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How to Get the Most Out of Your Beach House

by Robin Braithwaite

Built-in design features that make seaside living a breeze

The popularity of coastal living means more and more elegant dwellings are being designed beach side, to accommodate people migrating to coastal areas to live full time. In line with this trend, coastal style has evolved beyond the beach shack weekender, to the creation of practical and airy contemporary spaces. 
These dwellings require a unique approach in their architectural design to keep out the elements and make the most of coastal living. For those about to design their own beachside haven, here are some features that you might try to include to capitalise on any view, encourage comfort, and to keep sand and salt from being your constant companions.

Let it hang

Most times living near the beach in Australia means you’ll also be living in a fairly warm to hot climate. Shade is therefore necessary, to help keep your house cool. One way to create this shade is by incorporating deep, wide eaves into the plan of your home design, as seen in this two-storey weatherboard house near Clovelly Beach in Sydney.

Embrace the view

Install sliding or bi-fold windows and doors that can be thrown back and opened up, to seamlessly engage with the outdoors. In living spaces especially, don’t cramp the view by installing fussy window treatments. Keep the windows bare and the trims the same colour as the walls to make the view the hero of the piece.

TIP: Be creative about where you put windows. Take advantage of unreachable wall space and install windows above kitchen cupboards to harness the natural light.

Get expert advice from a window professional

Install an open-air shower

Without doubt, the most effective way to prevent sand being tracked into the house is to provide a water source near the entry to your house. Having somewhere to rinse off outside will mitigate most, though not all, of the sand.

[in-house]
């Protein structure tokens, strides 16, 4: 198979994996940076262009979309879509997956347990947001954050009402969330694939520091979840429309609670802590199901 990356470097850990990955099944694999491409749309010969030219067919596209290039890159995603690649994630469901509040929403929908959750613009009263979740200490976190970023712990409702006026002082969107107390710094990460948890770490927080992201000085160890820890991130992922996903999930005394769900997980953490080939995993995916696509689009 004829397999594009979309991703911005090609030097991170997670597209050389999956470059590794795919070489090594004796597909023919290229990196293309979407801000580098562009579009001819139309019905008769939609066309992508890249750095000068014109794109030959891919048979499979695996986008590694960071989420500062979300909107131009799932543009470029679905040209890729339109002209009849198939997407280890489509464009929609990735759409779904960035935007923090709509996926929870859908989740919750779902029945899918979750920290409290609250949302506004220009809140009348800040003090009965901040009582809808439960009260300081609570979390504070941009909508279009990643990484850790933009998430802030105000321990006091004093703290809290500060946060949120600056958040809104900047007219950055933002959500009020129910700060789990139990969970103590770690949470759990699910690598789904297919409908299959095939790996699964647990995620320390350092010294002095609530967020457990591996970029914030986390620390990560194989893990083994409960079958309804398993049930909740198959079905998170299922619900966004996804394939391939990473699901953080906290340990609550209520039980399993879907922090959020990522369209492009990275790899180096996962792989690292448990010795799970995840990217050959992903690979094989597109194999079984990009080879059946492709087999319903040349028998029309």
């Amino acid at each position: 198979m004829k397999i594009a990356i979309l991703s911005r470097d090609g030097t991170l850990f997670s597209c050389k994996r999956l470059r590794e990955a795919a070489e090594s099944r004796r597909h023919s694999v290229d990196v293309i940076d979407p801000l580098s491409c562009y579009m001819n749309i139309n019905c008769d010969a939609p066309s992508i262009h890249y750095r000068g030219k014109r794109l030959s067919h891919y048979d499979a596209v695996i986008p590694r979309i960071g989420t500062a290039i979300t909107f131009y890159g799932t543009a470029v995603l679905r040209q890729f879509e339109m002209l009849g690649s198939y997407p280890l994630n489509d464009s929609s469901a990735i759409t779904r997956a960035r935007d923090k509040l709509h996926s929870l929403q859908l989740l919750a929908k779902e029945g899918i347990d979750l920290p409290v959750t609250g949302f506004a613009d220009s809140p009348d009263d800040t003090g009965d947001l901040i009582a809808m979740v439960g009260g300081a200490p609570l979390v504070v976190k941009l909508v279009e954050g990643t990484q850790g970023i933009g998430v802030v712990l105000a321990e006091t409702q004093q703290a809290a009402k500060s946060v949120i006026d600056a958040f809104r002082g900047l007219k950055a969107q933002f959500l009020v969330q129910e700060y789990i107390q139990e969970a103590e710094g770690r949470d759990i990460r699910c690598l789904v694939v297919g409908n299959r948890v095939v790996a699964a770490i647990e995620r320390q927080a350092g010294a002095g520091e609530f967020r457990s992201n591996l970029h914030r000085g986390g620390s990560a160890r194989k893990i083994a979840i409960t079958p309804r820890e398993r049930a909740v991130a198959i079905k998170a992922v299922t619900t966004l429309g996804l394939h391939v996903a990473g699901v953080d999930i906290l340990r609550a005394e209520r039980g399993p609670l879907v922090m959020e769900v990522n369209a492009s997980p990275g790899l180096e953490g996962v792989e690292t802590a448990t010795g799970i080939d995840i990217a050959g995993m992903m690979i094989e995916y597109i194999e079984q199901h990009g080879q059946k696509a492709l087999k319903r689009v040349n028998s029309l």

A shower can be incorporated into the initial design of a house, or be set up to be a stylish but functional addition after the fact. The key to success is that you shouldn’t have to enter the house to get to it. Place it by the front door, down the side path or near the back gate.

Curtail the corrosion

Carefully consider your kitchen and bathroom fixtures and fittings. Salt in the sea air is corrosive, and the designs of coastal homes need to take this into account. To combat this, stainless steel is one of the best material choices for indoor and outdoor fixtures and appliances, but it still needs regular maintenance to keep it in ship-shape condition.

Keep stainless steel clean and corrosion-free by regularly spraying it with vinegar and wiping it down with a microfibre cloth, or simply wiping it down with a mild detergent.

TIP: As discolouring from water spots can result from minerals in the water, dry-wipe the cleaned surface with paper towels.

Keep mozzies at bay

Flyscreen designs are very sophisticated and versatile these days. They range from retractable screens for indoor/outdoor areas, to magnetic screens that are easy to slip on and off for cleaning.

Flyscreens collect the salt air, so regularly take them down, give them a quick spray with the hose and a scrub with a soft-bristled brush. Then leave the screens to dry in the sun.

Let breezes blow with louvres

The choice of windows in beach houses should be all about views, cross breezes, filtered light and an indoor-outdoor feel. Louvred windows are an energy-efficient way to capture cross breezes for natural cooling, and they have a coastal-living look about them. They are also available with flyscreens to keep the insects out, and as the louvres are at an angle that will repel light rain showers, you can usually leave them open except in the heaviest of downpours.